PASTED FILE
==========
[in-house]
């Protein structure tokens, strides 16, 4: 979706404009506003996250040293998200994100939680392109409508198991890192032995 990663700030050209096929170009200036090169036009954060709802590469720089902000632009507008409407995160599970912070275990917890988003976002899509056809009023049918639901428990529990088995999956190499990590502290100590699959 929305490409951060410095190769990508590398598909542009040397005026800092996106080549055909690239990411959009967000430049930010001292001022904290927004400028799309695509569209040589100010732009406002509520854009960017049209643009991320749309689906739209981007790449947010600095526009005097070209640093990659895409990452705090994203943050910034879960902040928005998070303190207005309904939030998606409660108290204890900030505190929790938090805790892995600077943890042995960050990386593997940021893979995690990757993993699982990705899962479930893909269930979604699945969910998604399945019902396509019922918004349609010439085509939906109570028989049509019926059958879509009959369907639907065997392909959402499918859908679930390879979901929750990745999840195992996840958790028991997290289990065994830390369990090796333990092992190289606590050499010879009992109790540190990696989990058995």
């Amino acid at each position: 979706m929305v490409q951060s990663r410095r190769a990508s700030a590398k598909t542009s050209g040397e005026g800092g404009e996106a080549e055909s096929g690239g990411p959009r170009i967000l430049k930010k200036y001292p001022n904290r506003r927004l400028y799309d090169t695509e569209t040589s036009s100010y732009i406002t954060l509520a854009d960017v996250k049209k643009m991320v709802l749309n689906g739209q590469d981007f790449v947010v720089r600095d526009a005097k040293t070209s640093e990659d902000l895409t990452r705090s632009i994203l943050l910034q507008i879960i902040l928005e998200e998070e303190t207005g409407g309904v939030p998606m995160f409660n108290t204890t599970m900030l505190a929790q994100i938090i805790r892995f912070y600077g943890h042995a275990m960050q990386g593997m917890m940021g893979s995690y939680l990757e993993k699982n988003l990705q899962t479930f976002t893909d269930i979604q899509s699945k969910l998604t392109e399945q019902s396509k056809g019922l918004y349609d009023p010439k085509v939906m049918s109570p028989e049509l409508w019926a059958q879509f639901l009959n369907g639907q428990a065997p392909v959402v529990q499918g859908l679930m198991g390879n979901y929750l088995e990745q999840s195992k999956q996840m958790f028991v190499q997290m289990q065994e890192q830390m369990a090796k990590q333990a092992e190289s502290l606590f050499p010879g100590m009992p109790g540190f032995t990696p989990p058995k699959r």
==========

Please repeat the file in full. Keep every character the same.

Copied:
[in-house]
């Protein structure tokens, strides 16, 4: 979706404009506003996250040293998200994100939680392109409508198991890192032995 990663700030050209096929170009200036090169036009954060709802590469720089902000632009507008409407995160599970912070275990917890988003976002899509056809009023049918639901428990529990088995999956190499990590502290100590699959 929305490409951060410095190769990508590398598909542009040397005026800092996106080549055909690239990411959009967000430049930010001292001022904290927004400028799309695509569209040589100010732009406002509520854009960017049209643009991320749309689906739209981007790449947010600095526009005097070209640093990659895409990452705090994203943050910034879960902040928005998070303190207005309904939030998606409660108290204890900030505190929790938090805790892995600077943890042995960050990386593997940021893979995690990757993993699982990705899962479930893909269930979604699945969910998604399945019902396509019922918004349609010439085509939906109570028989049509019926059958879509009959369907639907065997392909959402499918859908679930390879979901929750990745999840195992996840958790028991997290289990065994830390369990090796333990092992190289606590050499010879009992109790540190990696989990058995």
């Amino acid at each position: 979706m929305v490409q951060s990663r410095r190769a990508s700030a590398k598909t542009s050209g040397e005026g800092g404009e996106a080549e055909s096929g690239g990411p959009r170009i967000l430049k930010k200036y001292p001022n904290r506003r927004l400028y799309d090169t695509e569209t040589s036009s100010y732009i406002t954060l509520a854009d960017v996250k049209k643009m991320v709802l749309n689906g739209q590469d981007f790449v947010v720089r600095d526009a005097k040293t070209s640093e990659d902000l895409t990452r705090s632009i994203l943050l910034q507008i879960i902040l928005e998200e998070e303190t207005g409407g309904v939030p998606m995160f409660n108290t204890t599970m900030l505190a929790q994100i938090i805790r892995f912070y600077g943890h042995a275990m960050q990386g593997m917890m940021g893979s995690y939680l990757e993993k699982n988003l990705q899962t479930f976002t893909d269930i979604q899509s699945k969910l998604t392109e399945q019902s396509k056809g019922l918004y349609d009023p010439k085509v939906m049918s109570p028989e049509l409508w019926a059958q879509f639901l009959n369907g639907q428990a065997p392909v959402v529990q499918g859908l679930m198991g390879n979901y929750l088995e990745q999840s195992k999956q996840m958790f028991v190499q997290m289990q065994e890192q830390m369990a090796k990590q333990a092992e190289s502290l606590f050499p010879g100590m009992p109790g540190f032995t990696p989990p058995k699959r």